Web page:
All author's publications are listed below.
In this comment, we focus on the ways power impacts science communication collaborations. Following Fischhoff's suggestion of focusing on internal consultation within science communication activities, we examine the ways such consultation is complicated by existing power structures, which tend to prioritize scientific knowledge over other knowledge forms. This prioritization works in concert with funding structures and with existing cultural and social hierarchies to shape science communication in troubling ways. We discuss several strategies to address problematic power structures. These strategies may reveal and thus mitigate problems in individual collaborations, but these collaborations exist within a larger infrastructure in need of systemic change.
The last three decades have seen extensive reflection concerning how science communication should be modelled and understood. In this essay we propose the value of a cultural approach to science communication — one that frames it primarily as a process of meaning-making. We outline the conceptual basis for this view of culture, drawing on cultural theory to suggest that it is valuable to see science communication as one aspect of (popular) culture, as storytelling or narrative, as ritual, and as collective meaning-making. We then explore four possible ways that a cultural approach might proceed: by mobilising ideas about experience; by framing science communication through identity work; by focusing on fiction; and by paying attention to emotion. We therefore present a view of science communication as always entangled within, and itself shaping, cultural stories and meanings. We close by suggesting that one benefit of this approach is to move beyond debates concerning ‘deficit or dialogue’ as the key frame for public communication of science.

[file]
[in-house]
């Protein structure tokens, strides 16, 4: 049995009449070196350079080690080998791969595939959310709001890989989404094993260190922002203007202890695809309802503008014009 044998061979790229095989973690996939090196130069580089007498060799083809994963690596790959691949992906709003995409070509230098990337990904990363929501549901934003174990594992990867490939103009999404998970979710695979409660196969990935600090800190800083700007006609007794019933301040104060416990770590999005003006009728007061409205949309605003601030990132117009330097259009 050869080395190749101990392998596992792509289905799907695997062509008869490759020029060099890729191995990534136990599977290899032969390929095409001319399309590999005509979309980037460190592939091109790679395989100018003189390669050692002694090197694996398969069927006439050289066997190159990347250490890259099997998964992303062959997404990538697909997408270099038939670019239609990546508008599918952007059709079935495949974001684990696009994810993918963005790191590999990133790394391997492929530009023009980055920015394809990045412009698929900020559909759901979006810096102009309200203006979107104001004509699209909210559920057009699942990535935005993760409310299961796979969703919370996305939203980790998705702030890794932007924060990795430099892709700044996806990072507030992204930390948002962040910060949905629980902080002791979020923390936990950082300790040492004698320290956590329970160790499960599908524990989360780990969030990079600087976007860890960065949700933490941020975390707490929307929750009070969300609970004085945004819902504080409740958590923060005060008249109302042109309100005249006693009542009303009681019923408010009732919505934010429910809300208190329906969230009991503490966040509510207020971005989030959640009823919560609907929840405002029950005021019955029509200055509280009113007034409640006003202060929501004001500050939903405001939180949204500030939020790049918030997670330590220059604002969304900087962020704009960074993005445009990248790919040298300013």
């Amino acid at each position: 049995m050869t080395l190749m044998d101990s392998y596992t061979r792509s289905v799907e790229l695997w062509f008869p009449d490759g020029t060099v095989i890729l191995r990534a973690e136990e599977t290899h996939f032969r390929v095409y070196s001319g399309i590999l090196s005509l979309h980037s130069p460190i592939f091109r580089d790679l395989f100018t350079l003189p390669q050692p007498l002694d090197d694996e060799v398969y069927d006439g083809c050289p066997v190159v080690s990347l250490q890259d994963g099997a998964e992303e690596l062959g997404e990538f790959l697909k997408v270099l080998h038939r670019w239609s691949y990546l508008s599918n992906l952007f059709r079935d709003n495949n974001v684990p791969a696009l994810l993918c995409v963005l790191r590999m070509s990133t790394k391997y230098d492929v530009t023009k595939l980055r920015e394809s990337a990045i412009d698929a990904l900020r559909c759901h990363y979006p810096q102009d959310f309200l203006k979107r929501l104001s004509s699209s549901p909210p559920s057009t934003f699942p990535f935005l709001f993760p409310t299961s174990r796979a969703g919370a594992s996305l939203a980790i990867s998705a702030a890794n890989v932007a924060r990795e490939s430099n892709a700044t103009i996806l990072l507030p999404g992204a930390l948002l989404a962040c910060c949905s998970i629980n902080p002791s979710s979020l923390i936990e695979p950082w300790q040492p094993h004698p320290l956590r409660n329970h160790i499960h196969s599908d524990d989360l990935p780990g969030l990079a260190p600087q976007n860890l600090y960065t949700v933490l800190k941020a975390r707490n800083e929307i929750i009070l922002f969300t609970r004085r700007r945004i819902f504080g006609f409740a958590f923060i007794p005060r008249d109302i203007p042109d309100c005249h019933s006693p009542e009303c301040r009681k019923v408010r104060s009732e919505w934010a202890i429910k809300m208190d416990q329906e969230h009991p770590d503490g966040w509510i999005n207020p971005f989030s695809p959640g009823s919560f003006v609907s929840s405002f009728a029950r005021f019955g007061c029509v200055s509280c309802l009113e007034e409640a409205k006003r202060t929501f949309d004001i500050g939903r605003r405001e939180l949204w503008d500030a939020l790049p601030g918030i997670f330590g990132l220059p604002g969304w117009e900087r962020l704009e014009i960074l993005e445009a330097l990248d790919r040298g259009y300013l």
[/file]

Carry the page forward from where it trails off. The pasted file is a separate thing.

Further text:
This commentary introduces feminist standpoint theory and discusses its potential value in science communication. It offers two ways in which feminist standpoints can help in both research and practice. First, science communicators should aim to understand the perspective from which they understand and share scientific knowledge. Second, practitioners and researchers alike should seek insights from marginalized groups to help inform the ways the dominant view of science reflects hegemonic social and cultural norms.